REPRIEVE used the most commonly used heart disease risk score, the Pooled Cohort Equations (PCE), which uses age, sex, race, high blood pressure, diabetes, high LDL cholesterol, and smoking to predict risk. In REPRIEVE, the median score was 4.5%, which means that participants had a less than 5% chance of having a heart disease event (like a heart attack) over the next 10 years. Almost a third of participants had a risk score less than 2.5%.

    Investigators also used Life’s Simple 7, which uses measures of smoking, diet, physical activity, body mass index, blood pressure, total cholesterol, and glucose to evaluate heart health. The median score was 9 (out of a possible 14). One third of participants had two or fewer ideal behaviors; only 105 (1.4%) participants had five or more ideal behaviors.

    Importantly this study elucidated that the most commonly used heart disease risk score did not reflect common unhealthy behaviors among people living with HIV, including poor diet, high body mass index, and low physical activity. These behaviors were present across participants, regardless of their level of heart disease risk, suggesting that lifestyle interventions may be important to prevent heart disease among people living with HIV, and should be used to complement conventional treatment.

    To read the full manuscript, click here.

  • Assessing the Relationship Between Greater Muscle Fat and Lower Muscle Area and Inflammation and Immune Activation after Starting ART

    JAIDS, August 5, 2021.

    Research has demonstrated that starting antiretroviral therapy (ART) is associated with an increase in skeletal muscle, though it tends to be quite fatty. A5260s explored whether the gains in skeletal muscle area or the amount of fattiness were associated with markers of inflammation and immune activation. Individuals living with HIV were randomized to start treatment with raltegravir, ritonavir-boosted atazanavir, or darunavir, in combination with tenofovir disoproxil fumarate/emtricitabine. This substudy included 222 participants and analyzed abdominal computed tomography (CT) scans at baseline and week 96 for muscle amount and fattiness and used previously measured markers of inflammation and immune activation. At baseline, greater muscle fat and lower muscle area were associated with higher inflammation and immune activation. From baseline to week 96, a greater increase in muscle fat and decrease in muscle area were associated with greater increases in inflammation and immune activation. Whether these muscle characteristics are the cause or the consequence of inflammation cannot be determined within this study. Future studies will need to explore the impact of these changes in muscle and inflammation on physical function and other complications, including cardiometabolic risk.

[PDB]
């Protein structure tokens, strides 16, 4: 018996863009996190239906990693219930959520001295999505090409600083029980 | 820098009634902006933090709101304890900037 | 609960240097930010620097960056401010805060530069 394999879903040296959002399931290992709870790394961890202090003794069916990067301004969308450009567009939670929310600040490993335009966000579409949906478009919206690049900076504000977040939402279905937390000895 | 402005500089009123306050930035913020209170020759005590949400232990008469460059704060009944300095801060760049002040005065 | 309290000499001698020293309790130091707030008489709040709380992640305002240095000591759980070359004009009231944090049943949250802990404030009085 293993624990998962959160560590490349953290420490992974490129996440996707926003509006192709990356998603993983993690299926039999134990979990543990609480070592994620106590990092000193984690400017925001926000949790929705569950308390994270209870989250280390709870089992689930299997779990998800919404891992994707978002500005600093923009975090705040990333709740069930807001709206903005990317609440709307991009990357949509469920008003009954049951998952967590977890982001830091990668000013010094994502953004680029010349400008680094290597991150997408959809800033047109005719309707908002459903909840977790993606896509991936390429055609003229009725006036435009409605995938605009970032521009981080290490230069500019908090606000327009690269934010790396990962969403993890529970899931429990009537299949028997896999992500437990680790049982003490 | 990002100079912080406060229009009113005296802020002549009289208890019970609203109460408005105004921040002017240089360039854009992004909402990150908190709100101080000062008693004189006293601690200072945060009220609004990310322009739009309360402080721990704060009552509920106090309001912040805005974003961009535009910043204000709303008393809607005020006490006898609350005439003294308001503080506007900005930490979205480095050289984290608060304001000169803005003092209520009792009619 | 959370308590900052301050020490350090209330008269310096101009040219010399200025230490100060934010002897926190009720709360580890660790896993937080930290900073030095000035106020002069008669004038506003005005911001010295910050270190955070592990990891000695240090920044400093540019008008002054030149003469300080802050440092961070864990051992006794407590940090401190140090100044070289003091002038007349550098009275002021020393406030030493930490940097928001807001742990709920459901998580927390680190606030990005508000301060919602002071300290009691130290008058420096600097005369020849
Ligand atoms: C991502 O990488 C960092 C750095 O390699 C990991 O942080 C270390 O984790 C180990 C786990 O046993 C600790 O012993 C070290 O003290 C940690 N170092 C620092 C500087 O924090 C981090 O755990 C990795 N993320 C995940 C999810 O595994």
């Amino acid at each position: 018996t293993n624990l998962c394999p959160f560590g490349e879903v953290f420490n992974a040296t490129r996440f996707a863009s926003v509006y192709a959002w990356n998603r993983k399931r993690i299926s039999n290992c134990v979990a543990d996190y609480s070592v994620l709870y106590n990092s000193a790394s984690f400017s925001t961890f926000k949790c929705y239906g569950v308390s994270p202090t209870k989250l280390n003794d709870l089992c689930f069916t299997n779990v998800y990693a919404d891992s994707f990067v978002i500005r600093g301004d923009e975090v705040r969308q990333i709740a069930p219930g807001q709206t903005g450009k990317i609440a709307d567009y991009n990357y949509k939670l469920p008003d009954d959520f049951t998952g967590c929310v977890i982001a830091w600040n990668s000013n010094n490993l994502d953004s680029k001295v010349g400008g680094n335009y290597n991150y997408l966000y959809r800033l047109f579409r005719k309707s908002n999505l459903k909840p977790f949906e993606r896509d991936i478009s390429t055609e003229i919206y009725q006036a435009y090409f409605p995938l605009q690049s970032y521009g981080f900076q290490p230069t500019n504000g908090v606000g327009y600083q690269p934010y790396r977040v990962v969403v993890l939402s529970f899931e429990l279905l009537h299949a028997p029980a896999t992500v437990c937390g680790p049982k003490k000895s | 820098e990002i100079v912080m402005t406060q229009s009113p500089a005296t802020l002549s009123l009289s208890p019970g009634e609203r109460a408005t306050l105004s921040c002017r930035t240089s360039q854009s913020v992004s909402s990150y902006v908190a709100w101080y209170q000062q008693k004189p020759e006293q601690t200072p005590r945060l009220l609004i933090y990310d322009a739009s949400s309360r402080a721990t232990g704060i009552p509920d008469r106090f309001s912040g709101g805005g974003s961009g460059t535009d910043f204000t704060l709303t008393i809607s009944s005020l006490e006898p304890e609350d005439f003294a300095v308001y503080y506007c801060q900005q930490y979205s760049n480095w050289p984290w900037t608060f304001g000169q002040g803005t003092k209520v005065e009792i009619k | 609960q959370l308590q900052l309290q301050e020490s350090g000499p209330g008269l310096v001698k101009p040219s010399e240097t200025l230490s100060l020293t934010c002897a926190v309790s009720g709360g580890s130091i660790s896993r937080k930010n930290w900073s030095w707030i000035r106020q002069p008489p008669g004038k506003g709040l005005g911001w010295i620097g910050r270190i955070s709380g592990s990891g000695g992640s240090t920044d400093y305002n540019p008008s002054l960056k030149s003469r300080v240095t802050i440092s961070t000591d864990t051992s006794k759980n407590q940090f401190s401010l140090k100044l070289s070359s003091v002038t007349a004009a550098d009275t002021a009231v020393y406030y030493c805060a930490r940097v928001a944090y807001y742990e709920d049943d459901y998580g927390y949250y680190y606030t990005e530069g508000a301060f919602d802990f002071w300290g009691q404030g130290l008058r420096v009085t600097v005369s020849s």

To read the full manuscript click here.

  • Distinct Lipidomic Signatures in People Living With HIV: Combined Analysis of ACTG 5260s and MACS/WIHS

    September 8, 2021 Alexis Sexton Publications

    JCEM, September 2021.

    While the field has made huge strides in HIV treatment, HIV and its treatment can cause metabolic complications and the distinct effects of HIV itself and antiretroviral therapy (ART) on specific metabolic pathways are not known. A5260s aimed to better understand whether HIV or HIV medications affect metabolism in the body and whether HIV or its treatment affects how the body handles metabolites, lipids, and sugar.

    NWCS 412 utilized novel technology (metabolomics and lipidomics) to assess several hundred metabolites and lipid subspecies that are involved in pathways of cholesterol, sugar control, and fat storage. The study measured these metabolites and lipid subspecies in HIV-seronegative individuals from the Multicenter AIDS Cohort Study/Women’s Interagency HIV Study Combined Cohort Study (MACS/WIHS) and in people living with HIV from A5260s before and after initiating ART [tenofovir/emtricitabine plus atazanavir/ritonavir (ATV/r) or darunavir/ritonavir (DRV/r) or raltegravir (RAL)].

    Compared to HIV-seronegative individuals, ART-naïve people living with HIV exhibited an altered metabolome that suggests increased lipid production and increased inflammation. This indicates that HIV itself can change metabolism. People living with HIV taking RAL vs. ATV/r or DRV/r also had more inflammation and alterations in fat metabolism. These findings suggest that people living with HIV could benefit from closer monitoring for metabolic complications after starting HIV treatment, including newer HIV treatments. More studies are needed to further understand the cardiometabolic consequences of HIV and its treatment.

    To read the full manuscript, click here.

  • Understanding Latency Among People Living with HIV in Low- and Middle-income Countries

    Medicine, September 2021.